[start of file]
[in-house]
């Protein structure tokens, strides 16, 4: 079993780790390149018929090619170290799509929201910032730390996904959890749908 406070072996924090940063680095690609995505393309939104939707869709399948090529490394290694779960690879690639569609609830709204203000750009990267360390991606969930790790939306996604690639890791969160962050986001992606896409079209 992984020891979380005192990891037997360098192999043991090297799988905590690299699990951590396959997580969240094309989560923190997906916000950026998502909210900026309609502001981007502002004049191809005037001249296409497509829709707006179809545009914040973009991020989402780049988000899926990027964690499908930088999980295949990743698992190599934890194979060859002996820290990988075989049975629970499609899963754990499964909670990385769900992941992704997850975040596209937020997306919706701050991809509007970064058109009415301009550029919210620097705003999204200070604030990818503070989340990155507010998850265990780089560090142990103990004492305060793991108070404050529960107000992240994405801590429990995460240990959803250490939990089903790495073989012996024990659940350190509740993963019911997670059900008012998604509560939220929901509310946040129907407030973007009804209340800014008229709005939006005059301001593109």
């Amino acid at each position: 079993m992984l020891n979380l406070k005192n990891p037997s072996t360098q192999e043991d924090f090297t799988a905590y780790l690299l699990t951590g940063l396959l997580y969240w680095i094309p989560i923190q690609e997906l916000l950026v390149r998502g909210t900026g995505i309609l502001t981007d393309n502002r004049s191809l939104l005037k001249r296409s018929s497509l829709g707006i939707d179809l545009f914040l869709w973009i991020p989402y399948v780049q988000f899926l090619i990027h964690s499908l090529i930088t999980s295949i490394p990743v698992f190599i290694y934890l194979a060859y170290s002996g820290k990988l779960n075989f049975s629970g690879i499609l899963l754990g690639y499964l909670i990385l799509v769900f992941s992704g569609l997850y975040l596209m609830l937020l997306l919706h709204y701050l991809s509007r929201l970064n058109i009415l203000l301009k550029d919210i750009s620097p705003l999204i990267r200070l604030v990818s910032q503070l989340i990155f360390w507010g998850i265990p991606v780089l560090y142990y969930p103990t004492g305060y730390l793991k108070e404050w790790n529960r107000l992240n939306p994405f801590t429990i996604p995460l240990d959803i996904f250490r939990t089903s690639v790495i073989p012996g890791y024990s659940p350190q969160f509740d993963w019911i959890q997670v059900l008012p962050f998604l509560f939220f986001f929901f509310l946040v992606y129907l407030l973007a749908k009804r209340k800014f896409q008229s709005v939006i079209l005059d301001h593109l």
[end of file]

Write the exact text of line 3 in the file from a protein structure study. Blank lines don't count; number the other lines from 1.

């Amino acid at each position: 079993m992984l020891n979380l406070k005192n990891p037997s072996t360098q192999e043991d924090f090297t799988a905590y780790l690299l699990t951590g940063l396959l997580y969240w680095i094309p989560i923190q690609e997906l916000l950026v390149r998502g909210t900026g995505i309609l502001t981007d393309n502002r004049s191809l939104l005037k001249r296409s018929s497509l829709g707006i939707d179809l545009f914040l869709w973009i991020p989402y399948v780049q988000f899926l090619i990027h964690s499908l090529i930088t999980s295949i490394p990743v698992f190599i290694y934890l194979a060859y170290s002996g820290k990988l779960n075989f049975s629970g690879i499609l899963l754990g690639y499964l909670i990385l799509v769900f992941s992704g569609l997850y975040l596209m609830l937020l997306l919706h709204y701050l991809s509007r929201l970064n058109i009415l203000l301009k550029d919210i750009s620097p705003l999204i990267r200070l604030v990818s910032q503070l989340i990155f360390w507010g998850i265990p991606v780089l560090y142990y969930p103990t004492g305060y730390l793991k108070e404050w790790n529960r107000l992240n939306p994405f801590t429990i996604p995460l240990d959803i996904f250490r939990t089903s690639v790495i073989p012996g890791y024990s659940p350190q969160f509740d993963w019911i959890q997670v059900l008012p962050f998604l509560f939220f986001f929901f509310l946040v992606y129907l407030l973007a749908k009804r209340k800014f896409q008229s709005v939006i079209l005059d301001h593109l």